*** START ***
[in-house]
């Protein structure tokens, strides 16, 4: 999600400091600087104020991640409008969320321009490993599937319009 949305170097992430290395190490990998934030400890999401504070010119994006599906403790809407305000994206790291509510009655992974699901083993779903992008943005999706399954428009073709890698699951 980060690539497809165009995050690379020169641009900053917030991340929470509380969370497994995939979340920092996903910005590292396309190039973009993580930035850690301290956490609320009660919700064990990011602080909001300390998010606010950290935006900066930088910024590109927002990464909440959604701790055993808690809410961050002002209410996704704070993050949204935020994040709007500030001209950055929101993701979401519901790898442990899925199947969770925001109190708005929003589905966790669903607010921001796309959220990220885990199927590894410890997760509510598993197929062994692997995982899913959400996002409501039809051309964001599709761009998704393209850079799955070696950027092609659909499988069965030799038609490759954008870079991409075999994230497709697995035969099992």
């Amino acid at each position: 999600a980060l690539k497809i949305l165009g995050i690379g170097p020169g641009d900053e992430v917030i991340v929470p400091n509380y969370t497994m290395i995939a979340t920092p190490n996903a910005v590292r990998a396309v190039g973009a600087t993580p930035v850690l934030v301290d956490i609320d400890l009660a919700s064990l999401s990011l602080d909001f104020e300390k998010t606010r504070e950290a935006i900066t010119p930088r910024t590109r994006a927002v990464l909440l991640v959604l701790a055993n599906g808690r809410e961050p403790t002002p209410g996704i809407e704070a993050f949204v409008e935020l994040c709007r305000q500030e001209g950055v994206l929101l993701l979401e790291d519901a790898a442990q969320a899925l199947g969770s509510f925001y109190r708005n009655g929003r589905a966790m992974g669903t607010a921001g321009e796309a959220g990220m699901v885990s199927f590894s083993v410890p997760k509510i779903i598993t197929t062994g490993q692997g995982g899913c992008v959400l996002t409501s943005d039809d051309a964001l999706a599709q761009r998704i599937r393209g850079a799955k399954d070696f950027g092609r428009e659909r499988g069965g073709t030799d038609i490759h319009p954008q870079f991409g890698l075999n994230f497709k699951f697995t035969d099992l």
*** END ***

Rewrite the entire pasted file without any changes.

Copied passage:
[in-house]
């Protein structure tokens, strides 16, 4: 999600400091600087104020991640409008969320321009490993599937319009 949305170097992430290395190490990998934030400890999401504070010119994006599906403790809407305000994206790291509510009655992974699901083993779903992008943005999706399954428009073709890698699951 980060690539497809165009995050690379020169641009900053917030991340929470509380969370497994995939979340920092996903910005590292396309190039973009993580930035850690301290956490609320009660919700064990990011602080909001300390998010606010950290935006900066930088910024590109927002990464909440959604701790055993808690809410961050002002209410996704704070993050949204935020994040709007500030001209950055929101993701979401519901790898442990899925199947969770925001109190708005929003589905966790669903607010921001796309959220990220885990199927590894410890997760509510598993197929062994692997995982899913959400996002409501039809051309964001599709761009998704393209850079799955070696950027092609659909499988069965030799038609490759954008870079991409075999994230497709697995035969099992």
């Amino acid at each position: 999600a980060l690539k497809i949305l165009g995050i690379g170097p020169g641009d900053e992430v917030i991340v929470p400091n509380y969370t497994m290395i995939a979340t920092p190490n996903a910005v590292r990998a396309v190039g973009a600087t993580p930035v850690l934030v301290d956490i609320d400890l009660a919700s064990l999401s990011l602080d909001f104020e300390k998010t606010r504070e950290a935006i900066t010119p930088r910024t590109r994006a927002v990464l909440l991640v959604l701790a055993n599906g808690r809410e961050p403790t002002p209410g996704i809407e704070a993050f949204v409008e935020l994040c709007r305000q500030e001209g950055v994206l929101l993701l979401e790291d519901a790898a442990q969320a899925l199947g969770s509510f925001y109190r708005n009655g929003r589905a966790m992974g669903t607010a921001g321009e796309a959220g990220m699901v885990s199927f590894s083993v410890p997760k509510i779903i598993t197929t062994g490993q692997g995982g899913c992008v959400l996002t409501s943005d039809d051309a964001l999706a599709q761009r998704i599937r393209g850079a799955k399954d070696f950027g092609r428009e659909r499988g069965g073709t030799d038609i490759h319009p954008q870079f991409g890698l075999n994230f497709k699951f697995t035969d099992l």